Home / PINAC Forums Coming Soon on Six Year Anniversary of my First Arrest

PINAC Forums Coming Soon on Six Year Anniversary of my First Arrest


Six years ago today,  I limped out of the Miami-Dade County jail with a huge welt on my forehead from where police had bashed my head against the sidewalk after I had refused to stop taking their photo.

I had just spent 16 hours in what is considered one of the most dangerous jails in the country on nine misdemeanor charges, vowing to do whatever it took to clear my name.

I first posted my story on Democratic Underground where I used to post under the username Raging Liberal.

I was beat up, handcuffed and arrested by Miami police after photographing them against their wishes

The cops slammed me to the pavement even though I offered no resistance, causing a deep abrasion on my right knee.

One cop grabbed me by the back of the head and repeatedly bashed my forehead against the sidewalk, causing abrasions and swelling to the right side of my forehead.

Another cop grabbed my right hand and bent it backwards in a 90 degree angle, causing me to scream out in pain and continued to do so even after the handcuffs were placed on me.

As I verbally protested, one cop threatened me with a taser gun if I did not stop talking.

I was charged with five counts of disobeying a police officer, one count of obstructing justice, one count of obstructing traffic, one count of disorderly conduct and one count of resisting arrest without violence.

Then my story was posted on Category 305, the now defunct website that I had been on assignment for that night. This is how editor Rebecca Wakefield described the incident:

The arrest affidavit says that Miller approached the scene without identifying himself and stood in the middle of the street obstructing traffic. He was told to go to the other side of Biscayne Boulevard because of the heavy traffic. “At which time, [Miller] refused to obey Ofc. Reid’s commands and stated, ‘This is a public road and I can do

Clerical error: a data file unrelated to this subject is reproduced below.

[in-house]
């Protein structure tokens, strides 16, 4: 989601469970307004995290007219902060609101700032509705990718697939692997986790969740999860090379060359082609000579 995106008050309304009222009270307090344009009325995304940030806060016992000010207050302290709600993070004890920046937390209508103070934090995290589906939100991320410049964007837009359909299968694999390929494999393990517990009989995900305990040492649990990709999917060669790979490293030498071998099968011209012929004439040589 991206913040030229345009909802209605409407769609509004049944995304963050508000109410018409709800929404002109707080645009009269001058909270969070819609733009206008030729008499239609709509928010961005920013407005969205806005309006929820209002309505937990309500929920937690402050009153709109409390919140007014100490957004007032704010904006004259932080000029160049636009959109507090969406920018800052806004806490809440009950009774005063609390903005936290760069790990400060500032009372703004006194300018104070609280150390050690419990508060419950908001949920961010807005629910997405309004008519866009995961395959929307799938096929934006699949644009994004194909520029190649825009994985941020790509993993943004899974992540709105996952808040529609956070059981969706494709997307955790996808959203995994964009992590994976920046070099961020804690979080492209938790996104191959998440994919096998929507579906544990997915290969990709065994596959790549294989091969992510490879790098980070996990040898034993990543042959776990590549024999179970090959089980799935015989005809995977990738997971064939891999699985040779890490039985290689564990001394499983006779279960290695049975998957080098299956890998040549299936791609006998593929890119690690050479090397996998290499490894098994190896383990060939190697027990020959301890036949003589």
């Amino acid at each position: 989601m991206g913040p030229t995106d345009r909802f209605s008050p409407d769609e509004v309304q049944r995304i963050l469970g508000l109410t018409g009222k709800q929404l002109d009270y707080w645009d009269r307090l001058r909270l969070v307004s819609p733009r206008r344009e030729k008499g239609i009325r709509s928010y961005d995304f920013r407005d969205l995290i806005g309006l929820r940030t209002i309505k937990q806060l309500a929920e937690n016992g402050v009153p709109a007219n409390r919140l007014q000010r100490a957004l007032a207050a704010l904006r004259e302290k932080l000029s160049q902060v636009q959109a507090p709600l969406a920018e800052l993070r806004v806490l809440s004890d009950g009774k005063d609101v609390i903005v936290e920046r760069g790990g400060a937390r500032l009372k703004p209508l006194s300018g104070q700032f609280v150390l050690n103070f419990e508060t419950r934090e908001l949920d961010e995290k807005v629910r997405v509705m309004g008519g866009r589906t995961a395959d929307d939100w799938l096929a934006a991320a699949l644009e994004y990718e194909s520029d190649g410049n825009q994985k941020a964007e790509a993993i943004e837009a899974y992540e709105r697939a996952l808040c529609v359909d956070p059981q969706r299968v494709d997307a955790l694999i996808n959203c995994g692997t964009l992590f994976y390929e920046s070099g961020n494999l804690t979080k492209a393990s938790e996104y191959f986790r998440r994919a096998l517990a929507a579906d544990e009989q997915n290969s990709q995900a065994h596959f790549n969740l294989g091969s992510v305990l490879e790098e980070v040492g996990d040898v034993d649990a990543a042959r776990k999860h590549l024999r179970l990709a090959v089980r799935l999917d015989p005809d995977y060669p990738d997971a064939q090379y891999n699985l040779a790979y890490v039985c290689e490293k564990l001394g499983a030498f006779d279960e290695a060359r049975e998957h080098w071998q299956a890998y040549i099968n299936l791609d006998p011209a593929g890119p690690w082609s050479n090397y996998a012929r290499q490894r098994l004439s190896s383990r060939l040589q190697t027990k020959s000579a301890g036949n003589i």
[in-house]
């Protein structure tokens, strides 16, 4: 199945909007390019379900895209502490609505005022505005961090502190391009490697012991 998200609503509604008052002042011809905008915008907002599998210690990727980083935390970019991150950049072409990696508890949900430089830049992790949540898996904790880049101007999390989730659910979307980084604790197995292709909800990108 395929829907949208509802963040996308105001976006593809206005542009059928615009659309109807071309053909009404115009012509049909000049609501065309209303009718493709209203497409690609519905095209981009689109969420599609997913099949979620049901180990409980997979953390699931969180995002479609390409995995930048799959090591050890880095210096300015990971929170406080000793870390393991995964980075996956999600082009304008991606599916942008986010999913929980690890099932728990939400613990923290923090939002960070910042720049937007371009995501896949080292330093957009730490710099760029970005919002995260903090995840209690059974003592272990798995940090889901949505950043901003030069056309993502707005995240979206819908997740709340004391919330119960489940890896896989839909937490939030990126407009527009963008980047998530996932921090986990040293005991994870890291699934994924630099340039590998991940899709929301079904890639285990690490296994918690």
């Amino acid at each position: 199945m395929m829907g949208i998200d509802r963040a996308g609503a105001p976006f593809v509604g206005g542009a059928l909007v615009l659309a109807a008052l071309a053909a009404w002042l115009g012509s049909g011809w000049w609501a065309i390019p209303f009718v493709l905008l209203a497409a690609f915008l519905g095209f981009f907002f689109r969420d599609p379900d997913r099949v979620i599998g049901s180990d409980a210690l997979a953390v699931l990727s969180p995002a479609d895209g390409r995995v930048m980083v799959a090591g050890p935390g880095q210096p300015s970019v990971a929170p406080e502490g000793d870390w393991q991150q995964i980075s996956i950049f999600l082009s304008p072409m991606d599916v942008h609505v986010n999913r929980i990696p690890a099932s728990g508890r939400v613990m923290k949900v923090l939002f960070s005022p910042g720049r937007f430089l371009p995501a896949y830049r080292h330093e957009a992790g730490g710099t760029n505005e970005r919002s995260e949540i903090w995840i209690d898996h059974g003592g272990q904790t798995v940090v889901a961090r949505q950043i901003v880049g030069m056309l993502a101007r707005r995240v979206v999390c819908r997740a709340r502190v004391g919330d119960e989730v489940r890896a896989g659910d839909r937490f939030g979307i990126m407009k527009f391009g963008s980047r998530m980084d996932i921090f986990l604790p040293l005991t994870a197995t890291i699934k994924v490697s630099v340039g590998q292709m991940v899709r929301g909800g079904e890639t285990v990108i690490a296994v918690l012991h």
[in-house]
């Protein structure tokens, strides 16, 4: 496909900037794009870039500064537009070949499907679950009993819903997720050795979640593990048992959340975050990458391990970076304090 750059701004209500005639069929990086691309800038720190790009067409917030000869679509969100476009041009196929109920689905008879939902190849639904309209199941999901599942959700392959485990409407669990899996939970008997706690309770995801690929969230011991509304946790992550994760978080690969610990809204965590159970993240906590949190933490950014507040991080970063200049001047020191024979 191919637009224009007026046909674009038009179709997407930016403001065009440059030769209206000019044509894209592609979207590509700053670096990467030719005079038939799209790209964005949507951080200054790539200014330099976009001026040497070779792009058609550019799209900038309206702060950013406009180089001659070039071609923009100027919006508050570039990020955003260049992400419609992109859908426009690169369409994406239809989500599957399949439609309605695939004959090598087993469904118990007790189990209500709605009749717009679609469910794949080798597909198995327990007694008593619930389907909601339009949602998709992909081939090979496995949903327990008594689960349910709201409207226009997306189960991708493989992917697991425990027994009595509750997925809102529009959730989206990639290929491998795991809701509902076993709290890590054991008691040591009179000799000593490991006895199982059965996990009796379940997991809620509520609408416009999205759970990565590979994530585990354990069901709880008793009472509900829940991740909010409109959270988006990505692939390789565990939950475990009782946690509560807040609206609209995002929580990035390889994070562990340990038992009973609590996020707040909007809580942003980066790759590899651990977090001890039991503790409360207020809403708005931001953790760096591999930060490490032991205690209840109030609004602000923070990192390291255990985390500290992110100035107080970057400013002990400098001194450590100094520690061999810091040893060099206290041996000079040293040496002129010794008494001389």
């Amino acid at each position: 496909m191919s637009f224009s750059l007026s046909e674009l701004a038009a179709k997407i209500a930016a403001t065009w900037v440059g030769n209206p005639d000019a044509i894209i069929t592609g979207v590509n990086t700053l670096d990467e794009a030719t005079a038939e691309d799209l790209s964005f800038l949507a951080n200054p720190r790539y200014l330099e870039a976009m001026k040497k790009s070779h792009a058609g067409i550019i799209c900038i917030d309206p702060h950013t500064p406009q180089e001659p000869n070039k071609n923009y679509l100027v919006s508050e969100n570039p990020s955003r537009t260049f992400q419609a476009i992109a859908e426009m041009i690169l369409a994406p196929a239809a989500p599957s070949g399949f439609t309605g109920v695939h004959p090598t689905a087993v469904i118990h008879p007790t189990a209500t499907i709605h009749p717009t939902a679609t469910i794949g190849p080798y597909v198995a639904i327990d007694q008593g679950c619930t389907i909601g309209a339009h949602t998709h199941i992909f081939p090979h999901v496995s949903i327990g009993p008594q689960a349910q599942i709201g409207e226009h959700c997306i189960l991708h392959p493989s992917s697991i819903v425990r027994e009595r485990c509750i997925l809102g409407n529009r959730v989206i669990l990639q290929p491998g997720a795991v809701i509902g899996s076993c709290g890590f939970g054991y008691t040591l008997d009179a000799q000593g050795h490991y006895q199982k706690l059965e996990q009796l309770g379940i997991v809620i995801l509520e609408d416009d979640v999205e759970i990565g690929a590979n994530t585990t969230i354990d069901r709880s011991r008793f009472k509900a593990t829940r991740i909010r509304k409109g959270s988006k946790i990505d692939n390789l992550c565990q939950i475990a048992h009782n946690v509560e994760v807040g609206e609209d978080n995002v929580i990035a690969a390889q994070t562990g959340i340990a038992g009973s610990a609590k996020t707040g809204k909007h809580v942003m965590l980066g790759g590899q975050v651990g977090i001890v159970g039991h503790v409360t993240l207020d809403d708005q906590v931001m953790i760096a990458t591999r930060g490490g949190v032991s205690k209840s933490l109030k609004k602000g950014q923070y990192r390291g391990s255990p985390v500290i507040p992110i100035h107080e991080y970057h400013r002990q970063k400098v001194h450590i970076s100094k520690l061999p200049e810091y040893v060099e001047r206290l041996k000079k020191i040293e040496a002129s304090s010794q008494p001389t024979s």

what the hell I want.’” (Miller disputes that he said anything remotely like that he could do “what the hell” he wanted.)

The affidavit further describes Miller as “refusing to walk freely, tensing himself and taking pictures with his camera.” He also wouldn’t put his hands behind his back.

But the kicker is this: “Note: While my unit, all the officer mention above including Sgt. Rahming escorted [Miller] to the middle of the street and told him to cross to the sidewalk, [Miller], for the fourth time refused to obey the verbal commands and that’s why he was arrested.” The affidavit lists the charges as five counts of failure to obey a police officer, and one count each of obstructing justice, disorderly conduct, and resisting arrest without violence.

The problem with the veracity of at least some of this document, notably that last sentence, is that Miller’s photographs show that he was not in the middle of Biscayne Boulevard when arrested. Two lanes of traffic are clearly visible behind the advancing officers, which means Miller was on, or very near, the sidewalk.

The story took the blogosphere by storm, which I wasn’t even familiar with at the time. San Francisco-based photographer Thomas Hawk did several updates on the story, showing me the power of the blogopshere.

Two months later, I launched this blog in the hopes that it would educate police and photographers about the law when it came to this issue because I saw a huge amount of ignorance out there. I also wanted to raise awareness about my upcoming trial.

But today, after an additional two arrests and trials (and still no convictions) as well as a recent beat-down by security guards for taking photos on the Metrorail, I am burned out, broke and considering bowing out.

However, because I am on the verge of introducing forums, which I had planned months ago to boost the quality of content,  I am going to continue blogging at least until the end of the year.